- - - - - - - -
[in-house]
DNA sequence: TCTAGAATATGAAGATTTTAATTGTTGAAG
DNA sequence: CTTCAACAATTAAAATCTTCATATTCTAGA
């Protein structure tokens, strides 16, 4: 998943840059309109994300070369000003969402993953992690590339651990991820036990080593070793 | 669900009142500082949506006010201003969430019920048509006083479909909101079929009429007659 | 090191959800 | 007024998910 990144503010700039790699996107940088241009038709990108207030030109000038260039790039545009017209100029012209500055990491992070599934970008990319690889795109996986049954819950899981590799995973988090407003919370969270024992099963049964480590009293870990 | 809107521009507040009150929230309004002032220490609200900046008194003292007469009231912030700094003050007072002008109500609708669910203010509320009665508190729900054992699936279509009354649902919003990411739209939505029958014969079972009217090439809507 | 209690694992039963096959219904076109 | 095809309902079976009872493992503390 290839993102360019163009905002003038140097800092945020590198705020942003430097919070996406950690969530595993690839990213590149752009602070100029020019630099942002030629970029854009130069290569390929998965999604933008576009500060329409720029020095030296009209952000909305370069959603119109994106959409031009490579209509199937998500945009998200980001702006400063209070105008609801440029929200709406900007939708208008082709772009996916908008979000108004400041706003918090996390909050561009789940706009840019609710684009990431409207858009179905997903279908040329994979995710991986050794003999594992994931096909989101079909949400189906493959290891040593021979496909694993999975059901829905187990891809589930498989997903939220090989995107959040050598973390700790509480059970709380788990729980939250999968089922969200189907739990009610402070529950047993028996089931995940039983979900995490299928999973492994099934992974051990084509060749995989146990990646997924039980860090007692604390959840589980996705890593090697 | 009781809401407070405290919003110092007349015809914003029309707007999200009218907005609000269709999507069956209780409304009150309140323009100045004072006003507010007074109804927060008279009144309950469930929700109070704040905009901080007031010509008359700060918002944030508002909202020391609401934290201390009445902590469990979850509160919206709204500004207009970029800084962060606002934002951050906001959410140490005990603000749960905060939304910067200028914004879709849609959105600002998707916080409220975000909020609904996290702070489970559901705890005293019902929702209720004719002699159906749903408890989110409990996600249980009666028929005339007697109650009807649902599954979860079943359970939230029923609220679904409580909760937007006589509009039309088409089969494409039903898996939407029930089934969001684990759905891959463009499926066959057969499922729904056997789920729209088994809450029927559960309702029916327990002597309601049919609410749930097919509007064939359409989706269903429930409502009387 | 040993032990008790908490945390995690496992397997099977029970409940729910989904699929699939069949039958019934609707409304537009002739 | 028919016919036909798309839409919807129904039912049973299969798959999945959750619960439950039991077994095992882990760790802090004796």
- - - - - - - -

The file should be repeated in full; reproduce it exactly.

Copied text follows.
[in-house]
DNA sequence: TCTAGAATATGAAGATTTTAATTGTTGAAG
DNA sequence: CTTCAACAATTAAAATCTTCATATTCTAGA
């Protein structure tokens, strides 16, 4: 998943840059309109994300070369000003969402993953992690590339651990991820036990080593070793 | 669900009142500082949506006010201003969430019920048509006083479909909101079929009429007659 | 090191959800 | 007024998910 990144503010700039790699996107940088241009038709990108207030030109000038260039790039545009017209100029012209500055990491992070599934970008990319690889795109996986049954819950899981590799995973988090407003919370969270024992099963049964480590009293870990 | 809107521009507040009150929230309004002032220490609200900046008194003292007469009231912030700094003050007072002008109500609708669910203010509320009665508190729900054992699936279509009354649902919003990411739209939505029958014969079972009217090439809507 | 209690694992039963096959219904076109 | 095809309902079976009872493992503390 290839993102360019163009905002003038140097800092945020590198705020942003430097919070996406950690969530595993690839990213590149752009602070100029020019630099942002030629970029854009130069290569390929998965999604933008576009500060329409720029020095030296009209952000909305370069959603119109994106959409031009490579209509199937998500945009998200980001702006400063209070105008609801440029929200709406900007939708208008082709772009996916908008979000108004400041706003918090996390909050561009789940706009840019609710684009990431409207858009179905997903279908040329994979995710991986050794003999594992994931096909989101079909949400189906493959290891040593021979496909694993999975059901829905187990891809589930498989997903939220090989995107959040050598973390700790509480059970709380788990729980939250999968089922969200189907739990009610402070529950047993028996089931995940039983979900995490299928999973492994099934992974051990084509060749995989146990990646997924039980860090007692604390959840589980996705890593090697 | 009781809401407070405290919003110092007349015809914003029309707007999200009218907005609000269709999507069956209780409304009150309140323009100045004072006003507010007074109804927060008279009144309950469930929700109070704040905009901080007031010509008359700060918002944030508002909202020391609401934290201390009445902590469990979850509160919206709204500004207009970029800084962060606002934002951050906001959410140490005990603000749960905060939304910067200028914004879709849609959105600002998707916080409220975000909020609904996290702070489970559901705890005293019902929702209720004719002699159906749903408890989110409990996600249980009666028929005339007697109650009807649902599954979860079943359970939230029923609220679904409580909760937007006589509009039309088409089969494409039903898996939407029930089934969001684990759905891959463009499926066959057969499922729904056997789920729209088994809450029927559960309702029916327990002597309601049919609410749930097919509007064939359409989706269903429930409502009387 | 040993032990008790908490945390995690496992397997099977029970409940729910989904699929699939069949039958019934609707409304537009002739 | 028919016919036909798309839409919807129904039912049973299969798959999945959750619960439950039991077994095992882990760790802090004796």